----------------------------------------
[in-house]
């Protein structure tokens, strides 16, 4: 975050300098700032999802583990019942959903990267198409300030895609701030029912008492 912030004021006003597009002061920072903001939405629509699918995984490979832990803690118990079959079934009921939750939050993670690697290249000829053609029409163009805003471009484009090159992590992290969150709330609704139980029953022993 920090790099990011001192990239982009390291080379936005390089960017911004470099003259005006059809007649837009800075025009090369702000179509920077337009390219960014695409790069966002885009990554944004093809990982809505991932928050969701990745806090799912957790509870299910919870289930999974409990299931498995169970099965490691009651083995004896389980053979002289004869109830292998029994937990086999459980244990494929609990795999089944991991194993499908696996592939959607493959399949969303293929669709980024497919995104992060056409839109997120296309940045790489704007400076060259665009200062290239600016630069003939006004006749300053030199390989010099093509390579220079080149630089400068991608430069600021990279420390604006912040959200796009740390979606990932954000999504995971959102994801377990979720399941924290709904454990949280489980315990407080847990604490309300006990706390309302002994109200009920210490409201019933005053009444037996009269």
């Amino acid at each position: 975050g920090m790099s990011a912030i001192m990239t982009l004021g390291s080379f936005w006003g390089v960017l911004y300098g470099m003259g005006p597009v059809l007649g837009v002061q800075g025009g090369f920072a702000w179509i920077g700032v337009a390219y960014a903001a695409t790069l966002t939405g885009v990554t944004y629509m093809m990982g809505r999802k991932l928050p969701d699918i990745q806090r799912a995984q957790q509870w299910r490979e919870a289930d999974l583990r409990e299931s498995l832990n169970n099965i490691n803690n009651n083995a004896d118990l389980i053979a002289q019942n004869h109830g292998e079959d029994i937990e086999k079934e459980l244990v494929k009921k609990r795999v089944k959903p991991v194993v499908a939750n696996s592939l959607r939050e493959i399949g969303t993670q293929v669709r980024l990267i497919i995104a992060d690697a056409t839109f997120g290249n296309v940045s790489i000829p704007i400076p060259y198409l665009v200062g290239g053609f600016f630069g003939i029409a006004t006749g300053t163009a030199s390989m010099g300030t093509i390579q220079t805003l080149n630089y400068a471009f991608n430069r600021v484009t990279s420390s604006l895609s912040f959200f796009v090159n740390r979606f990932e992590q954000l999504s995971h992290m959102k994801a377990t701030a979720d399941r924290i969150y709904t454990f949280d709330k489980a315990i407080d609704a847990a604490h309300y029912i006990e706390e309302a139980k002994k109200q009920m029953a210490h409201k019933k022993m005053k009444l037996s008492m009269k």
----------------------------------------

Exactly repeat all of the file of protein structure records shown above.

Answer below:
[in-house]
């Protein structure tokens, strides 16, 4: 975050300098700032999802583990019942959903990267198409300030895609701030029912008492 912030004021006003597009002061920072903001939405629509699918995984490979832990803690118990079959079934009921939750939050993670690697290249000829053609029409163009805003471009484009090159992590992290969150709330609704139980029953022993 920090790099990011001192990239982009390291080379936005390089960017911004470099003259005006059809007649837009800075025009090369702000179509920077337009390219960014695409790069966002885009990554944004093809990982809505991932928050969701990745806090799912957790509870299910919870289930999974409990299931498995169970099965490691009651083995004896389980053979002289004869109830292998029994937990086999459980244990494929609990795999089944991991194993499908696996592939959607493959399949969303293929669709980024497919995104992060056409839109997120296309940045790489704007400076060259665009200062290239600016630069003939006004006749300053030199390989010099093509390579220079080149630089400068991608430069600021990279420390604006912040959200796009740390979606990932954000999504995971959102994801377990979720399941924290709904454990949280489980315990407080847990604490309300006990706390309302002994109200009920210490409201019933005053009444037996009269």
């Amino acid at each position: 975050g920090m790099s990011a912030i001192m990239t982009l004021g390291s080379f936005w006003g390089v960017l911004y300098g470099m003259g005006p597009v059809l007649g837009v002061q800075g025009g090369f920072a702000w179509i920077g700032v337009a390219y960014a903001a695409t790069l966002t939405g885009v990554t944004y629509m093809m990982g809505r999802k991932l928050p969701d699918i990745q806090r799912a995984q957790q509870w299910r490979e919870a289930d999974l583990r409990e299931s498995l832990n169970n099965i490691n803690n009651n083995a004896d118990l389980i053979a002289q019942n004869h109830g292998e079959d029994i937990e086999k079934e459980l244990v494929k009921k609990r795999v089944k959903p991991v194993v499908a939750n696996s592939l959607r939050e493959i399949g969303t993670q293929v669709r980024l990267i497919i995104a992060d690697a056409t839109f997120g290249n296309v940045s790489i000829p704007i400076p060259y198409l665009v200062g290239g053609f600016f630069g003939i029409a006004t006749g300053t163009a030199s390989m010099g300030t093509i390579q220079t805003l080149n630089y400068a471009f991608n430069r600021v484009t990279s420390s604006l895609s912040f959200f796009v090159n740390r979606f990932e992590q954000l999504s995971h992290m959102k994801a377990t701030a979720d399941r924290i969150y709904t454990f949280d709330k489980a315990i407080d609704a847990a604490h309300y029912i006990e706390e309302a139980k002994k109200q009920m029953a210490h409201k019933k022993m005053k009444l037996s008492m009269k």